Kapeleion: Casual and Commercial Wine Consumption in by Kelly-Blazeby, Clare Frances PDF

By Kelly-Blazeby, Clare Frances

Show description

Read or Download Kapeleion: Casual and Commercial Wine Consumption in Classical Greece (PhD University of Leicester) PDF

Best commercial books

New PDF release: Business and Legal Forms for Illustrators

Containing 25 of the main crucial company and criminal types to satisfy the standard wishes of present day profitable illustrator, this up-to-date variation comprises new varieties for trademark software, advertisement hire, sublease, and rent project agreements. distinctive negotiation checklists will advisor illustrators to make the easiest deal.

Download e-book for kindle: Masters of Design: Logos & Identity: A Collection of the by Sean Adams

Masters of layout: trademarks and id profiles twenty renowned designers, who're well-known for the actual components of layout during which they’re profiled within the Masters sequence. The profiles should not simply inspirational, yet they supply real-world recommendation and aid designers can use of their tasks.

Flying the Flag: European Commercial Air Transport since by Peter J. Lyth, Hans-Liudger Dienel PDF

Because the finish of worldwide struggle II, ecu airways have published their very own operational variety. via studying seven ecu flag-carriers, the authors offer a comparative learn of the airline company. This learn additionally seeks to provide an explanation for why nationwide flag-carriers have survived in an age of globalization and strategic alliances.

Extra info for Kapeleion: Casual and Commercial Wine Consumption in Classical Greece (PhD University of Leicester)

Example text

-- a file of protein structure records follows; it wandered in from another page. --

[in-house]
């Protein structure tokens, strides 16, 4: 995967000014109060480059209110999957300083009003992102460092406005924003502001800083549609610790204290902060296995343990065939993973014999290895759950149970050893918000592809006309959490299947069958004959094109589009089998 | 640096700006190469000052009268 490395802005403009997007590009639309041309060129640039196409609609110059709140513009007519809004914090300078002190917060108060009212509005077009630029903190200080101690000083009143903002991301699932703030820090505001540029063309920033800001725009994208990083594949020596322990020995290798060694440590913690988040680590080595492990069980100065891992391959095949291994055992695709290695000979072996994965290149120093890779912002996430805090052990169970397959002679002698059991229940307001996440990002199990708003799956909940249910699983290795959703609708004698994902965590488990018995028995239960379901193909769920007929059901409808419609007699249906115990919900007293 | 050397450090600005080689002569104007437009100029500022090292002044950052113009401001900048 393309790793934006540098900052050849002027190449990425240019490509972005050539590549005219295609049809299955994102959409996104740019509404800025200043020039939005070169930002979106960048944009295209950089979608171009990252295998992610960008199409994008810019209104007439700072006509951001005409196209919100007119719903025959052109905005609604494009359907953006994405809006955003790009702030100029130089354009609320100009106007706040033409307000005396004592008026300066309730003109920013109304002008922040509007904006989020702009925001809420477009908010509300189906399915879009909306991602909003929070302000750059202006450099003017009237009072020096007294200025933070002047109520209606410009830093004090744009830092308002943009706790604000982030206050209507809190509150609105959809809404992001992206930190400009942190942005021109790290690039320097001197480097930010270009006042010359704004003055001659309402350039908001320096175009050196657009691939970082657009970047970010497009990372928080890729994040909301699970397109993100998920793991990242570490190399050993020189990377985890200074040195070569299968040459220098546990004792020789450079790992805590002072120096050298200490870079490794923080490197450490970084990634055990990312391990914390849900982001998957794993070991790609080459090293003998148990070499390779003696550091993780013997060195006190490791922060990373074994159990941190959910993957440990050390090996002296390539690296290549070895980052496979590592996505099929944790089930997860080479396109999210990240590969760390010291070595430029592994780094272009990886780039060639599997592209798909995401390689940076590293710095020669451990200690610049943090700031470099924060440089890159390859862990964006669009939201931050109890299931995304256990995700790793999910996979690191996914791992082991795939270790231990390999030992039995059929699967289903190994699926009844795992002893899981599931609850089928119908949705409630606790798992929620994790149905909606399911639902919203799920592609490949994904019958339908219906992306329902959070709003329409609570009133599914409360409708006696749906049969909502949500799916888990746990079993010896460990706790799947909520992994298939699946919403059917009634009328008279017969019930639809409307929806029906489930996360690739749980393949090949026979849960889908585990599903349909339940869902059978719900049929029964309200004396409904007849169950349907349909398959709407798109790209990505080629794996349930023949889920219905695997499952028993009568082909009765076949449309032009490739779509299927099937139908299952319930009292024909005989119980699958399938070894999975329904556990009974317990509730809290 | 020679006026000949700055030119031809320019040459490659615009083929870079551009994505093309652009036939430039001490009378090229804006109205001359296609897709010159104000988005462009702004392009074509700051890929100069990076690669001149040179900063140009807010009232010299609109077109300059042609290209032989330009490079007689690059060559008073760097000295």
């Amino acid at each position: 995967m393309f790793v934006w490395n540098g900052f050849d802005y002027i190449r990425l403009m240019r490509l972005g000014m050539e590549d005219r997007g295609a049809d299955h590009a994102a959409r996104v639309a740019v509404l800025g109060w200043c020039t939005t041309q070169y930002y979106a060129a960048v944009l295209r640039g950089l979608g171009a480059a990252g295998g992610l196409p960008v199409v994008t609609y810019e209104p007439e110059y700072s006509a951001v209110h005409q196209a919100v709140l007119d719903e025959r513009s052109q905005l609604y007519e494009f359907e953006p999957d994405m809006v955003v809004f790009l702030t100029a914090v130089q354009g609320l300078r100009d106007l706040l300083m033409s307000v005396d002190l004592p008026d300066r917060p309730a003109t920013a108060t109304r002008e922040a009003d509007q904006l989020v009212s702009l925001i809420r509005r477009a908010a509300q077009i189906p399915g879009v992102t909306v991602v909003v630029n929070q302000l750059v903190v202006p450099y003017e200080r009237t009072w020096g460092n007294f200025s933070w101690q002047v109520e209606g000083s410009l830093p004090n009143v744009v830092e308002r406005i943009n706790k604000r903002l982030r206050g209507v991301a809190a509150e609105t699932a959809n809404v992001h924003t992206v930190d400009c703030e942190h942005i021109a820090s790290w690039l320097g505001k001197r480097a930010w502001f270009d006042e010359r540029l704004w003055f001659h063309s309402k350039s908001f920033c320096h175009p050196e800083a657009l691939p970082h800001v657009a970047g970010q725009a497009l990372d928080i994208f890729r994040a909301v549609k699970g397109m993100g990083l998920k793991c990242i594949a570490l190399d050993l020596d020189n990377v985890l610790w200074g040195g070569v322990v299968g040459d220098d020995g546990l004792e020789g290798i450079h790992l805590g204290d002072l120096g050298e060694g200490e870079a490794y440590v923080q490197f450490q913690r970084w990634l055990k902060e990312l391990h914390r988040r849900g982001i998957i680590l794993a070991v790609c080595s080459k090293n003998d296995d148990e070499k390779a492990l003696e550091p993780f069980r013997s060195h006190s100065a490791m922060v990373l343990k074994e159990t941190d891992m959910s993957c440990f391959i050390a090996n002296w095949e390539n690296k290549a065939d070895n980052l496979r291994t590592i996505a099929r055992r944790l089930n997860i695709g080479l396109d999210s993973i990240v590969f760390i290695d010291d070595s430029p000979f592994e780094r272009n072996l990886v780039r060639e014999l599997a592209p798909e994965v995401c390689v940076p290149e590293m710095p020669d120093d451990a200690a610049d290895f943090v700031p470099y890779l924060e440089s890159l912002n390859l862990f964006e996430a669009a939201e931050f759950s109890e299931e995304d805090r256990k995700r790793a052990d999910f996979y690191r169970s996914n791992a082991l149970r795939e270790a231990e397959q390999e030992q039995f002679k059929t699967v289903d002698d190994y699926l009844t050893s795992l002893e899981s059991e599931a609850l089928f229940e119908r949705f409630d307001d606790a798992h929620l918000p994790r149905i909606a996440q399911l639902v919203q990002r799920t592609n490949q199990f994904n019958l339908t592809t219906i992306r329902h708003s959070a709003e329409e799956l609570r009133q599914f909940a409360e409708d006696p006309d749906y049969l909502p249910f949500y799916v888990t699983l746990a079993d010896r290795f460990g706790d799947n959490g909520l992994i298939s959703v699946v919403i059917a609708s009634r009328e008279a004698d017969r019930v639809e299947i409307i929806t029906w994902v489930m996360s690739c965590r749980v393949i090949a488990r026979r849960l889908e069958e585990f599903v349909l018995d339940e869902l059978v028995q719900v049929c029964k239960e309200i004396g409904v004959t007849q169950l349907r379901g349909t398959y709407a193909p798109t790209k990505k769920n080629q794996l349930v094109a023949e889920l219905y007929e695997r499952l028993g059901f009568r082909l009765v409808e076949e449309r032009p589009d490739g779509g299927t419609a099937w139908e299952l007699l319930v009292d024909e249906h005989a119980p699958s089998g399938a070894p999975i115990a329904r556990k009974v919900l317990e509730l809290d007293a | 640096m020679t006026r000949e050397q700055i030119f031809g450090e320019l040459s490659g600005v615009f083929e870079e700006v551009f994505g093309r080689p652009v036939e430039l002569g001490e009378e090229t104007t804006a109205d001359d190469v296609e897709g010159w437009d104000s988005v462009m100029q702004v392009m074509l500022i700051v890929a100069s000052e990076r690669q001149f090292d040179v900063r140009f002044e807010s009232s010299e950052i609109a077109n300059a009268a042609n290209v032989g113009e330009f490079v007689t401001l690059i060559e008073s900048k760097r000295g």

The Athenian Agora housed the executive offices of government as well as commercial interests, and the prytaneion, the sacred hearth of the polis. The Athenian prytaneion served three main roles: it housed the cult of Hestia and the city’s symbolic fire (religious groups set out from here and colonists took fire to found new cities abroad). It also contained one or more rooms for dining. In the fifth-century the prytaneis, the executive committee of the boule, did not, despite their name, dine here but in the tholos near to the boule (Wilkins 2000:175).

Xenophon remarks that many of these metics are barbarians from Lydia, Phrygia, Syria and other remote regions (Vect. ); however, grave stelai from Athens demonstrate that freeborn metics were primarily Greeks from the Aegean and the colonies (Isager and Hansen 1975: 69). Non-Athenians (even if they were Greek) were not allowed to own property in Athens, and as a result this group would have formed a highly itinerant workforce forced to share rooms in synoikiai (multi-occupancy houses), take lodgings in inns, or sleep rough.

Much like drinkers, women are regularly split into two categories, wife and whore, and the majority of contemporary scholarship does not allow for any blurring or grey areas in their categorisation (Keuls 1985; Pomeroy 1975). However, where a blurring of lines would have occurred would be in the realm of female drinking practices either at home, during festivals, or in the kapeleion. Sanctions on women’s drinking can be partly explained by Classical notions of the physical differences between the sexes.

Download PDF sample

Kapeleion: Casual and Commercial Wine Consumption in Classical Greece (PhD University of Leicester) by Kelly-Blazeby, Clare Frances


by Charles
4.1

Rated 4.37 of 5 – based on 40 votes